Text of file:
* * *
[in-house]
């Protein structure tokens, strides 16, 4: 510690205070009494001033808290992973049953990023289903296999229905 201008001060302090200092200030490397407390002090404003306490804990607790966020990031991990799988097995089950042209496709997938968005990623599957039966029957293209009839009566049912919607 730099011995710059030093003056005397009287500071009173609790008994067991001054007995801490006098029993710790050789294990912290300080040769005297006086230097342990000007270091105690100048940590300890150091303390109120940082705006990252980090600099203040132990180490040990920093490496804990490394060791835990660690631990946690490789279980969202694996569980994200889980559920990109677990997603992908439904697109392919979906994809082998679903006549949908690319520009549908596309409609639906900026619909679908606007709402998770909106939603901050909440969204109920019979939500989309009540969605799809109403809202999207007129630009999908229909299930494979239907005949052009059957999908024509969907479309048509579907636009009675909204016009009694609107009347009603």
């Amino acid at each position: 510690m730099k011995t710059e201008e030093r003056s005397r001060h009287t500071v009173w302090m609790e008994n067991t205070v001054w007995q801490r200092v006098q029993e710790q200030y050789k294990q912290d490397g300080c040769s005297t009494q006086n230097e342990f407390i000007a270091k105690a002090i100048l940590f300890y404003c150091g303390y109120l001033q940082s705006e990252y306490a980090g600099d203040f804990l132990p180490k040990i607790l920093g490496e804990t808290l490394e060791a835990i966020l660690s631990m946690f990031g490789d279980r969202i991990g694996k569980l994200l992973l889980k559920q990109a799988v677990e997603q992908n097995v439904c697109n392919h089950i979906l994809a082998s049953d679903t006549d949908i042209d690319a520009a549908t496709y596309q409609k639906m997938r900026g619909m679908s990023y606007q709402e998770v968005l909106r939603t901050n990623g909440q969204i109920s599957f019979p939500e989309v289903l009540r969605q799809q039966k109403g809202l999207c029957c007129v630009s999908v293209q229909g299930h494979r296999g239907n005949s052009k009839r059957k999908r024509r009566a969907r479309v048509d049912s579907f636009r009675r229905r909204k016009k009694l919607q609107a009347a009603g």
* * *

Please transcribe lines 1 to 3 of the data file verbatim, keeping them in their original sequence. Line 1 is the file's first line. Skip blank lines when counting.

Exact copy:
[in-house]
């Protein structure tokens, strides 16, 4: 510690205070009494001033808290992973049953990023289903296999229905 201008001060302090200092200030490397407390002090404003306490804990607790966020990031991990799988097995089950042209496709997938968005990623599957039966029957293209009839009566049912919607 730099011995710059030093003056005397009287500071009173609790008994067991001054007995801490006098029993710790050789294990912290300080040769005297006086230097342990000007270091105690100048940590300890150091303390109120940082705006990252980090600099203040132990180490040990920093490496804990490394060791835990660690631990946690490789279980969202694996569980994200889980559920990109677990997603992908439904697109392919979906994809082998679903006549949908690319520009549908596309409609639906900026619909679908606007709402998770909106939603901050909440969204109920019979939500989309009540969605799809109403809202999207007129630009999908229909299930494979239907005949052009059957999908024509969907479309048509579907636009009675909204016009009694609107009347009603």
């Amino acid at each position: 510690m730099k011995t710059e201008e030093r003056s005397r001060h009287t500071v009173w302090m609790e008994n067991t205070v001054w007995q801490r200092v006098q029993e710790q200030y050789k294990q912290d490397g300080c040769s005297t009494q006086n230097e342990f407390i000007a270091k105690a002090i100048l940590f300890y404003c150091g303390y109120l001033q940082s705006e990252y306490a980090g600099d203040f804990l132990p180490k040990i607790l920093g490496e804990t808290l490394e060791a835990i966020l660690s631990m946690f990031g490789d279980r969202i991990g694996k569980l994200l992973l889980k559920q990109a799988v677990e997603q992908n097995v439904c697109n392919h089950i979906l994809a082998s049953d679903t006549d949908i042209d690319a520009a549908t496709y596309q409609k639906m997938r900026g619909m679908s990023y606007q709402e998770v968005l909106r939603t901050n990623g909440q969204i109920s599957f019979p939500e989309v289903l009540r969605q799809q039966k109403g809202l999207c029957c007129v630009s999908v293209q229909g299930h494979r296999g239907n005949s052009k009839r059957k999908r024509r009566a969907r479309v048509d049912s579907f636009r009675r229905r909204k016009k009694l919607q609107a009347a009603g």